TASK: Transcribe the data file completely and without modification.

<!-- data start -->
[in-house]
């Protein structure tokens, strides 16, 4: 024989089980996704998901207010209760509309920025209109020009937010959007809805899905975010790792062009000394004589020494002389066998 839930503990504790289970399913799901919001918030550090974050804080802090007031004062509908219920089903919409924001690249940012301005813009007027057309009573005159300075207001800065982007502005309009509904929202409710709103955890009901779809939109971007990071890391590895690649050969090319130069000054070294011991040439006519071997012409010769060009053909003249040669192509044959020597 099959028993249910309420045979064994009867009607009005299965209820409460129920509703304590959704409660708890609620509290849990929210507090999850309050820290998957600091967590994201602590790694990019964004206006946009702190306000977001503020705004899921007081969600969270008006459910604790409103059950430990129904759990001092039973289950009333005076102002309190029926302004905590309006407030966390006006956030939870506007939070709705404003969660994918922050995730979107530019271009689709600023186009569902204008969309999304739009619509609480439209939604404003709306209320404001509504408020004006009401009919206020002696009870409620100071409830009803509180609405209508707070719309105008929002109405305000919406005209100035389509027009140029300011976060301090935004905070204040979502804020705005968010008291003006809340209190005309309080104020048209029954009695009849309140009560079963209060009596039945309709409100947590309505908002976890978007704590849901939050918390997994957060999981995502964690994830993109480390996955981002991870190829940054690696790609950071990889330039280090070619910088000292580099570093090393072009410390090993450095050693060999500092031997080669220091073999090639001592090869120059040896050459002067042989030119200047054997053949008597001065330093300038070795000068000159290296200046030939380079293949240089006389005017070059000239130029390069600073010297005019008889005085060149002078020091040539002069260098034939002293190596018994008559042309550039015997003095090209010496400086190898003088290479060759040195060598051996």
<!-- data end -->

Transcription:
[in-house]
């Protein structure tokens, strides 16, 4: 024989089980996704998901207010209760509309920025209109020009937010959007809805899905975010790792062009000394004589020494002389066998 839930503990504790289970399913799901919001918030550090974050804080802090007031004062509908219920089903919409924001690249940012301005813009007027057309009573005159300075207001800065982007502005309009509904929202409710709103955890009901779809939109971007990071890391590895690649050969090319130069000054070294011991040439006519071997012409010769060009053909003249040669192509044959020597 099959028993249910309420045979064994009867009607009005299965209820409460129920509703304590959704409660708890609620509290849990929210507090999850309050820290998957600091967590994201602590790694990019964004206006946009702190306000977001503020705004899921007081969600969270008006459910604790409103059950430990129904759990001092039973289950009333005076102002309190029926302004905590309006407030966390006006956030939870506007939070709705404003969660994918922050995730979107530019271009689709600023186009569902204008969309999304739009619509609480439209939604404003709306209320404001509504408020004006009401009919206020002696009870409620100071409830009803509180609405209508707070719309105008929002109405305000919406005209100035389509027009140029300011976060301090935004905070204040979502804020705005968010008291003006809340209190005309309080104020048209029954009695009849309140009560079963209060009596039945309709409100947590309505908002976890978007704590849901939050918390997994957060999981995502964690994830993109480390996955981002991870190829940054690696790609950071990889330039280090070619910088000292580099570093090393072009410390090993450095050693060999500092031997080669220091073999090639001592090869120059040896050459002067042989030119200047054997053949008597001065330093300038070795000068000159290296200046030939380079293949240089006389005017070059000239130029390069600073010297005019008889005085060149002078020091040539002069260098034939002293190596018994008559042309550039015997003095090209010496400086190898003088290479060759040195060598051996």